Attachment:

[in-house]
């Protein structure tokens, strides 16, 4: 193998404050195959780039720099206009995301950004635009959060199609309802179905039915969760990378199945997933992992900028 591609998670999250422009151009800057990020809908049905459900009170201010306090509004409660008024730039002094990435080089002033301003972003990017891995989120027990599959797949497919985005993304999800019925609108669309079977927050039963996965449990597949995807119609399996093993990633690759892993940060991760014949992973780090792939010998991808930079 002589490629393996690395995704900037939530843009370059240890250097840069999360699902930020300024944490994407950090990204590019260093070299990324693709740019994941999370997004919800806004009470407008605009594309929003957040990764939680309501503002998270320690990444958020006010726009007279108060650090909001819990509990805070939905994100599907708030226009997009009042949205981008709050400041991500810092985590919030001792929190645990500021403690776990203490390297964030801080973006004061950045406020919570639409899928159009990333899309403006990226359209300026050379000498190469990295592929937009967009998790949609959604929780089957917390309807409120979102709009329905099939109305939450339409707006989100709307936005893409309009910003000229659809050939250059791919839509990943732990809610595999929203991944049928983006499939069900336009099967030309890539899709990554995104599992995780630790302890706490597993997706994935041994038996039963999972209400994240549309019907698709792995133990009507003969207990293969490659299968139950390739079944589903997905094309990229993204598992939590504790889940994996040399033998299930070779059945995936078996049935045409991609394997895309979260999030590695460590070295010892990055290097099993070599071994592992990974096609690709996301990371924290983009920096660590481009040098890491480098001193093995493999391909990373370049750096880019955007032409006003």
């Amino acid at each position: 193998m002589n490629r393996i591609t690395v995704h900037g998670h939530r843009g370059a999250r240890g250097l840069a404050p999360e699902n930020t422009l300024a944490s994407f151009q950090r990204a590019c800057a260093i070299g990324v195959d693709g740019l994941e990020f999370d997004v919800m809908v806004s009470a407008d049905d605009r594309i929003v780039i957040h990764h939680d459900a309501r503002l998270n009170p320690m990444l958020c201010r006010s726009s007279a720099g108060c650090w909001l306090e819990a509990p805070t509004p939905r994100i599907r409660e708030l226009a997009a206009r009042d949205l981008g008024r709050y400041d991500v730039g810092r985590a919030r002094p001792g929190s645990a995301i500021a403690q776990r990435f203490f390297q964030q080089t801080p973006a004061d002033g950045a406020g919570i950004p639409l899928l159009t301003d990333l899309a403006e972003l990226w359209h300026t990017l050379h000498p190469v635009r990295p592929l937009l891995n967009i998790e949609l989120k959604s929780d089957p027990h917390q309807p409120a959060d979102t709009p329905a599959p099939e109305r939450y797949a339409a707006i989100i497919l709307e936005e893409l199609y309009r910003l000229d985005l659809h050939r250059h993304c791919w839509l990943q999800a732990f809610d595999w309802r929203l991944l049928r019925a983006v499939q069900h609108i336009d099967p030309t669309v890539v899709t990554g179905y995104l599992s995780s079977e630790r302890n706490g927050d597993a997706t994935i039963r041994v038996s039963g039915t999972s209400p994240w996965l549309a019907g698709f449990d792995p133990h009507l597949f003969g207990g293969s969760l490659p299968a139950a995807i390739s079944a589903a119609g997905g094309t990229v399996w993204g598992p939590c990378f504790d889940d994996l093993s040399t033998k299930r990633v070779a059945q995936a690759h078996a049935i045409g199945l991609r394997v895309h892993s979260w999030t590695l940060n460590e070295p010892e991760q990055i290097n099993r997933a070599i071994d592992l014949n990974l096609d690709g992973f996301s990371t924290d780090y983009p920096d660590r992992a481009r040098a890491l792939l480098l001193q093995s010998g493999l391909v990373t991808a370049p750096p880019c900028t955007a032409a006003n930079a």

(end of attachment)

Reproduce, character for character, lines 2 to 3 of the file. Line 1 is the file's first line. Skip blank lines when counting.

């Protein structure tokens, strides 16, 4: 193998404050195959780039720099206009995301950004635009959060199609309802179905039915969760990378199945997933992992900028 591609998670999250422009151009800057990020809908049905459900009170201010306090509004409660008024730039002094990435080089002033301003972003990017891995989120027990599959797949497919985005993304999800019925609108669309079977927050039963996965449990597949995807119609399996093993990633690759892993940060991760014949992973780090792939010998991808930079 002589490629393996690395995704900037939530843009370059240890250097840069999360699902930020300024944490994407950090990204590019260093070299990324693709740019994941999370997004919800806004009470407008605009594309929003957040990764939680309501503002998270320690990444958020006010726009007279108060650090909001819990509990805070939905994100599907708030226009997009009042949205981008709050400041991500810092985590919030001792929190645990500021403690776990203490390297964030801080973006004061950045406020919570639409899928159009990333899309403006990226359209300026050379000498190469990295592929937009967009998790949609959604929780089957917390309807409120979102709009329905099939109305939450339409707006989100709307936005893409309009910003000229659809050939250059791919839509990943732990809610595999929203991944049928983006499939069900336009099967030309890539899709990554995104599992995780630790302890706490597993997706994935041994038996039963999972209400994240549309019907698709792995133990009507003969207990293969490659299968139950390739079944589903997905094309990229993204598992939590504790889940994996040399033998299930070779059945995936078996049935045409991609394997895309979260999030590695460590070295010892990055290097099993070599071994592992990974096609690709996301990371924290983009920096660590481009040098890491480098001193093995493999391909990373370049750096880019955007032409006003």
């Amino acid at each position: 193998m002589n490629r393996i591609t690395v995704h900037g998670h939530r843009g370059a999250r240890g250097l840069a404050p999360e699902n930020t422009l300024a944490s994407f151009q950090r990204a590019c800057a260093i070299g990324v195959d693709g740019l994941e990020f999370d997004v919800m809908v806004s009470a407008d049905d605009r594309i929003v780039i957040h990764h939680d459900a309501r503002l998270n009170p320690m990444l958020c201010r006010s726009s007279a720099g108060c650090w909001l306090e819990a509990p805070t509004p939905r994100i599907r409660e708030l226009a997009a206009r009042d949205l981008g008024r709050y400041d991500v730039g810092r985590a919030r002094p001792g929190s645990a995301i500021a403690q776990r990435f203490f390297q964030q080089t801080p973006a004061d002033g950045a406020g919570i950004p639409l899928l159009t301003d990333l899309a403006e972003l990226w359209h300026t990017l050379h000498p190469v635009r990295p592929l937009l891995n967009i998790e949609l989120k959604s929780d089957p027990h917390q309807p409120a959060d979102t709009p329905a599959p099939e109305r939450y797949a339409a707006i989100i497919l709307e936005e893409l199609y309009r910003l000229d985005l659809h050939r250059h993304c791919w839509l990943q999800a732990f809610d595999w309802r929203l991944l049928r019925a983006v499939q069900h609108i336009d099967p030309t669309v890539v899709t990554g179905y995104l599992s995780s079977e630790r302890n706490g927050d597993a997706t994935i039963r041994v038996s039963g039915t999972s209400p994240w996965l549309a019907g698709f449990d792995p133990h009507l597949f003969g207990g293969s969760l490659p299968a139950a995807i390739s079944a589903a119609g997905g094309t990229v399996w993204g598992p939590c990378f504790d889940d994996l093993s040399t033998k299930r990633v070779a059945q995936a690759h078996a049935i045409g199945l991609r394997v895309h892993s979260w999030t590695l940060n460590e070295p010892e991760q990055i290097n099993r997933a070599i071994d592992l014949n990974l096609d690709g992973f996301s990371t924290d780090y983009p920096d660590r992992a481009r040098a890491l792939l480098l001193q093995s010998g493999l391909v990373t991808a370049p750096p880019c900028t955007a032409a006003n930079a």